―[Toward] the end of 1978, a small number of production teams, first secretly and later with the blessing of local authorities, began to try out the system of contracting land, other resources, and output quotas to individual households. A year later, these teams brought in yields far larger than those of other teams. The central authorities later conceded the existence of this new form of farming but required that it be restricted to poor regions. However, most teams ignored this restriction. Full official acceptance of the HRS was eventually given in late 1981, when 45 percent of the production teams in China had already been dismantled. By the end of 1983, 98 percent of production teams had adopted HRS‖. It is also argued that the HRS revived the customs of traditional written contracts, so-called ―bao‖. The usage of this term in economic relationships indicates that it is a well-known institution from the past. Lin, 1992, p. 37, Faure, 2006, p. 73-75, Kelliher, 1992, p. 57.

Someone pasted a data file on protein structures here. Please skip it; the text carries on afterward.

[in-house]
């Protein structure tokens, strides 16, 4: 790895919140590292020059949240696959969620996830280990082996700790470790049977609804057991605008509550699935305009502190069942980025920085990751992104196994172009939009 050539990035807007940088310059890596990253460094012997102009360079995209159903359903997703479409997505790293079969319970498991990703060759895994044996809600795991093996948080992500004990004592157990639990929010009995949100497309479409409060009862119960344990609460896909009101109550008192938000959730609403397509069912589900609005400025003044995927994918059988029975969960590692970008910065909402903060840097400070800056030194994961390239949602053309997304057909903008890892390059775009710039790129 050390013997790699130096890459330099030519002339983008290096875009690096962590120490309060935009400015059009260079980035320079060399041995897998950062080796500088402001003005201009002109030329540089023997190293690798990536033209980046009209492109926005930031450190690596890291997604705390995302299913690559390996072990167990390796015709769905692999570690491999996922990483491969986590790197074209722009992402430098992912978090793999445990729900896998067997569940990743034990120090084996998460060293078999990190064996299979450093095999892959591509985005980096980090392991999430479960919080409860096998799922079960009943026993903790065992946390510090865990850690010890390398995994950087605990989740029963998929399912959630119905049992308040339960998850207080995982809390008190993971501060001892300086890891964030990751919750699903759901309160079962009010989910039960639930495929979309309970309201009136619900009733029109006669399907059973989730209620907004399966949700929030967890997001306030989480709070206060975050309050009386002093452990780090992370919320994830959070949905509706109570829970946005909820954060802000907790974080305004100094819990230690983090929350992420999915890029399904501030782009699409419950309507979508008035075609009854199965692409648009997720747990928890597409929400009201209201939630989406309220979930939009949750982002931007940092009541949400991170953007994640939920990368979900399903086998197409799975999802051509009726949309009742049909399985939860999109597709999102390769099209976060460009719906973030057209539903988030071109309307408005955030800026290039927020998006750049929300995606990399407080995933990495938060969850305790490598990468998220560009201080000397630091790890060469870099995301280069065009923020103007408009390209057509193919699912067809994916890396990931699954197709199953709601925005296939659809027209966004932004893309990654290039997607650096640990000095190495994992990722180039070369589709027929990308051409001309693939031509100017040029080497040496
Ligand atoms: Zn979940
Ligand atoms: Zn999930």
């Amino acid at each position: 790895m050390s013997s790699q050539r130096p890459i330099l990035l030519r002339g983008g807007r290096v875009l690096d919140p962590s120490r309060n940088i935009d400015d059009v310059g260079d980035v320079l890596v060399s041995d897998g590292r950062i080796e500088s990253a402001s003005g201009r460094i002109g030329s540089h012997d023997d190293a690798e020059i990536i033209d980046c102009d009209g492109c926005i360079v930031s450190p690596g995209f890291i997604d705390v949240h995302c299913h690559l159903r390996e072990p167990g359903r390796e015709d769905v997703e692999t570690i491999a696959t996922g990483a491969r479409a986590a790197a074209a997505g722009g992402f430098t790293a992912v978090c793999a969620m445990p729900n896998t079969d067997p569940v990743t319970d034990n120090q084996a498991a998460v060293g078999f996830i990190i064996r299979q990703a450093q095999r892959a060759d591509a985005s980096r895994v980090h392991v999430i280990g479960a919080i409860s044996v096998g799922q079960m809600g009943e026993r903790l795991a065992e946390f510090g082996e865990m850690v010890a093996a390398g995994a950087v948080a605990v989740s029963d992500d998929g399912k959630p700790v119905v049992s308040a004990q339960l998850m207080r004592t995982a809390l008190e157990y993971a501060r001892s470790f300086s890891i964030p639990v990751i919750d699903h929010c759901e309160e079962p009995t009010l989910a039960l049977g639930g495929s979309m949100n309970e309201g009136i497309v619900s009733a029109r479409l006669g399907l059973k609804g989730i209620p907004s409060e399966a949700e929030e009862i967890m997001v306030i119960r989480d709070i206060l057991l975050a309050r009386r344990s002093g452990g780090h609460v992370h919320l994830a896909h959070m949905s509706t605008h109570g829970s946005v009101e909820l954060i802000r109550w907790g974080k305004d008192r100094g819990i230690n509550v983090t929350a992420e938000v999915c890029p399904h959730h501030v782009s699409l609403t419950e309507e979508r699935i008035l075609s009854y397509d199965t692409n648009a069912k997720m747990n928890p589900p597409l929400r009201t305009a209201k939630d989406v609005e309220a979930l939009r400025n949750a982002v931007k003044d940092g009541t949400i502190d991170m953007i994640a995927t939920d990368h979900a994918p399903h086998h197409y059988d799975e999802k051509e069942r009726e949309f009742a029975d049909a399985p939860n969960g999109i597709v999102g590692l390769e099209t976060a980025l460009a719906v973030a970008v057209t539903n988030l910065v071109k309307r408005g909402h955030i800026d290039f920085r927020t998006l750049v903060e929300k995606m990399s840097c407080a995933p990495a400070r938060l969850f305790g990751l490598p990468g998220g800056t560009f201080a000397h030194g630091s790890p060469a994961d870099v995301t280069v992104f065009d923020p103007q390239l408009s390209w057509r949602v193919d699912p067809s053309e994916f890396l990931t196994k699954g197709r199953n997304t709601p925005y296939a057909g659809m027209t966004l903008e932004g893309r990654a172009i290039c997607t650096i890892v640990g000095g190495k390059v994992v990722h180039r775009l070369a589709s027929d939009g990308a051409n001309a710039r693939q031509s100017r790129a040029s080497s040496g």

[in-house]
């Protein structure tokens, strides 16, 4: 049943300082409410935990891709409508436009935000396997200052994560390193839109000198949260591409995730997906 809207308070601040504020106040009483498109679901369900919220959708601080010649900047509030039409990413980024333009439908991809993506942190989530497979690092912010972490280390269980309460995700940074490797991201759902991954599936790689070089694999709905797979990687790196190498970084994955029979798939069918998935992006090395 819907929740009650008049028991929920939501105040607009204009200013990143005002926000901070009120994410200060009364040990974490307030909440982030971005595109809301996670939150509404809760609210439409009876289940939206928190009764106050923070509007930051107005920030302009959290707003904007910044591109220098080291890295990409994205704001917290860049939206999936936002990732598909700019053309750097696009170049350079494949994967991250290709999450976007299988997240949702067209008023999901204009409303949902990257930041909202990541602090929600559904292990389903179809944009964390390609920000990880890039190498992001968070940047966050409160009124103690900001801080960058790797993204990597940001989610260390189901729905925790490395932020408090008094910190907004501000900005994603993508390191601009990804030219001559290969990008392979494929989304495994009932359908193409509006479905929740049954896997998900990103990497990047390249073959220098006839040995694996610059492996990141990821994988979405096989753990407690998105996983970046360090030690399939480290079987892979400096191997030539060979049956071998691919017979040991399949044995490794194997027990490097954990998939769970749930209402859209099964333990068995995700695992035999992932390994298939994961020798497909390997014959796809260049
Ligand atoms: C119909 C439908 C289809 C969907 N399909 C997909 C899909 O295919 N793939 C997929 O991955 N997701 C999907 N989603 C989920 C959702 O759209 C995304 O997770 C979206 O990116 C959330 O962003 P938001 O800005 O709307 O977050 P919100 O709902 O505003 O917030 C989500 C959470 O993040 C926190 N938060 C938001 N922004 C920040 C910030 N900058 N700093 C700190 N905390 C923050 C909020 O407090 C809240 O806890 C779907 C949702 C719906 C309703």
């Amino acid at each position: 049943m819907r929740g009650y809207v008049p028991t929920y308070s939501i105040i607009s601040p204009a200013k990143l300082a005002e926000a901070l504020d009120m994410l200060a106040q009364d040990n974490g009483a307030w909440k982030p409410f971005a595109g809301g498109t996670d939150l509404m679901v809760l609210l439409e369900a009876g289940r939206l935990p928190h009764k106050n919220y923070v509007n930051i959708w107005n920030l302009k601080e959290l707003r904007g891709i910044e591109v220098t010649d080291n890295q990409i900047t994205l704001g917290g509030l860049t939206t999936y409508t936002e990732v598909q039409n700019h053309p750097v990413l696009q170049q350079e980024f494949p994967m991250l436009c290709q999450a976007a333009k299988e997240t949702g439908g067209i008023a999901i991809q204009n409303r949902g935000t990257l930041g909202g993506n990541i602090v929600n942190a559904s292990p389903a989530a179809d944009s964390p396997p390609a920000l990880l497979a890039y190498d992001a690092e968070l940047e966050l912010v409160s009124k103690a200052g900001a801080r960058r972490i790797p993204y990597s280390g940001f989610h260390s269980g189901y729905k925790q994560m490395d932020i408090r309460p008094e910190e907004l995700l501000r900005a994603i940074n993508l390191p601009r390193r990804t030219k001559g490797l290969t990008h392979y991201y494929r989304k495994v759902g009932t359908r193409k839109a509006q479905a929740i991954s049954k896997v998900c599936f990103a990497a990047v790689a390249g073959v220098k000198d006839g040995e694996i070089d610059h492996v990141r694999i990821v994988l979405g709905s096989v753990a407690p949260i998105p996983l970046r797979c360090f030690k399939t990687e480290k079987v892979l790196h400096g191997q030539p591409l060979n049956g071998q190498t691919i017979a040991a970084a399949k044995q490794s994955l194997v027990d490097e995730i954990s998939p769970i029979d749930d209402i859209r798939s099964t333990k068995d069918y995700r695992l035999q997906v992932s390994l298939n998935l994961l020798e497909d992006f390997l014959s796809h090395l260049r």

ernment regulations which meant that private property rights were still not officially enforceable. From 1984 an official law secured the use of the land for fifteen year tenure. In 1988, private enterprises with more than seven employees (sīyíng qǐyè, see also chapter 7.1.) reached an official legal status, but still regarded the private sector as subordinate to the state sector and were kept that way for example by harsh credit constraints. On the NPC annual meeting in Beijing on 14 March 1999, it was decided to amend the constitution to protect private property rights, again being revised in 2004, at the Second Session of the 10th NPC.1563 The Property Law of the PRC (wùquán fǎ 物权法) has been approved on the 5th meeting of 10th NPC on 16 March 2007, coming into effect on 1 October that year.1564 A similar example can be found in the enactment of the ‗Unified Contract Law‖ of 1999 which includes all basic law principles for contract law such as ―offer and acceptance and good faith in the process of forming contracts‖. It replaced the bureaucratic process of obtaining approvals that determined the validity of contracts in use before but still leaves a lot of room for (local) interpretation. However significant the enactment of the law was, at this point Guanxi was still ‗officially‘ needed to fill the gap of contract security.1565 Nevertheless, it meant progress in that contracts are effective when they are concluded, not when the process of approval by the local government is completed. It is counterbalanced by the fact that contracts always have to be in accordance with other administrative regulations, ―respect public morality, and avoid disruption of economic order and harm to the public interest of society‖. Additionally, without the procedure of government approvals no set interpretation of the requirements of the law exists which leaves room for local deviations and will result in the need to use Guanxi to secure contracts.1566 A more problematic example would be the case of insider trading regulations, which, considering the importance of Guanxi, seem to be nearly impossible to enforce. However, the first regulation was already enacted in 1990, when the Chinese stock market just developed. The Chinese term for ‗insider trading‘ (nèimù jiāoyì, 内幕交易) has been first used in Qian, 2000, p. 161, Tsai, 2006b, p. 137, citing article 11 of the Chinese constitution: ―The state protects the lawful rights and interests of the private sector of the economy, including individual and private businesses. The state encourages, supports and guides the development of the private sector, and exercises supervision and administration over the sector according to law‖. Additionally, article 13 states: ―The lawful private property of citizens shall not be encroached upon‖. Please see also chapter 5.1.4.